Continental yesterday became the first airline to announce a definitive first route for its 787 aircraft. That route? Houston to Auckland, and it will begin in November 2011. This is just the first example of the new routes that are going to be opened up by the 787.
Flying from Houston to Auckland is not something you’d expect to see from an airline. I mean, Continental’s marriage partner United dropped LA to Auckland years ago, so Houston – Auckland? Sounds insane.
But is it really? Houston is a huge operation for Continental and it provides one stop service to Auckland for many places around the midwest and south that can’t get there today. In addition, as a Star Alliance member, Continental can feed people into the Air New Zealand network in Auckland, so there are good opportunities on both sides.
So if it sounds so good, why wasn’t it flown before? It wasn’t really an option. Sure, you could have slapped a 747 on the route, but that’s a huge airplane and it would have bled badly.
A 767 might be the right size, but you’ll inconveniently run out of gas somewhere over the vast Pacific. That’s probably not a sound business strategy.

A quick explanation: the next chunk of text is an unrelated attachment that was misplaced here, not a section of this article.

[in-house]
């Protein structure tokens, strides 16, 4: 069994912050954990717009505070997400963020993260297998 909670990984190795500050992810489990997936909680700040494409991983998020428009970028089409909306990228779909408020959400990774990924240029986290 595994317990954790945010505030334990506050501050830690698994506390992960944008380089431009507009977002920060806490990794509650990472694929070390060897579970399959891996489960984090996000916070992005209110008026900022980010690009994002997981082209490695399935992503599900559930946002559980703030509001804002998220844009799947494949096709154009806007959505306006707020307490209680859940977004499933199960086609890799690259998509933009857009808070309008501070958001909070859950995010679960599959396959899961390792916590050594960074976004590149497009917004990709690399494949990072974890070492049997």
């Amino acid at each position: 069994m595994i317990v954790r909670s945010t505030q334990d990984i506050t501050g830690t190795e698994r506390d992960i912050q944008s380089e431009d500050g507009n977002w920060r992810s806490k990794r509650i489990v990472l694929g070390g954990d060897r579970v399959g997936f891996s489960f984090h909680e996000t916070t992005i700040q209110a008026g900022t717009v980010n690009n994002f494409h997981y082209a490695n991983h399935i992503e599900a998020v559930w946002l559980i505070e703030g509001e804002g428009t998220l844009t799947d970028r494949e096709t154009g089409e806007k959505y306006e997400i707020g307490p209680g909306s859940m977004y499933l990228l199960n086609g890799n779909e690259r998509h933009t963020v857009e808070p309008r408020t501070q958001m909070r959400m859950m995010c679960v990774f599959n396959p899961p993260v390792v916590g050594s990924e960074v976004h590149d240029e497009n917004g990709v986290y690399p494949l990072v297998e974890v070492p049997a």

Enter the 787. This bad boy gives you 747 range in a 767 body. So routes like Houston to Auckland become possible when they really weren’t an option before.
Now why the heck is Continental announcing this so early? It probably is looking to drum up merger support. After all, it does say in the release:
On May 3, Continental announced that it has agreed to merge with United Airlines in a merger of equals to create the world’s leading airline. The success of the Houston-Auckland route will be enhanced by the additional traffic flows through Houston that are expected to result from the merger.
So I suppose there’s no guarantee that this will ever start, but I’d like to think it will. Hopefully this will be a good example of what we can look forward to when more 787s start flying. Smaller cities will be able to have nonstop flights to cities that previously wouldn’t have been considered or even possible. That’s a great thing.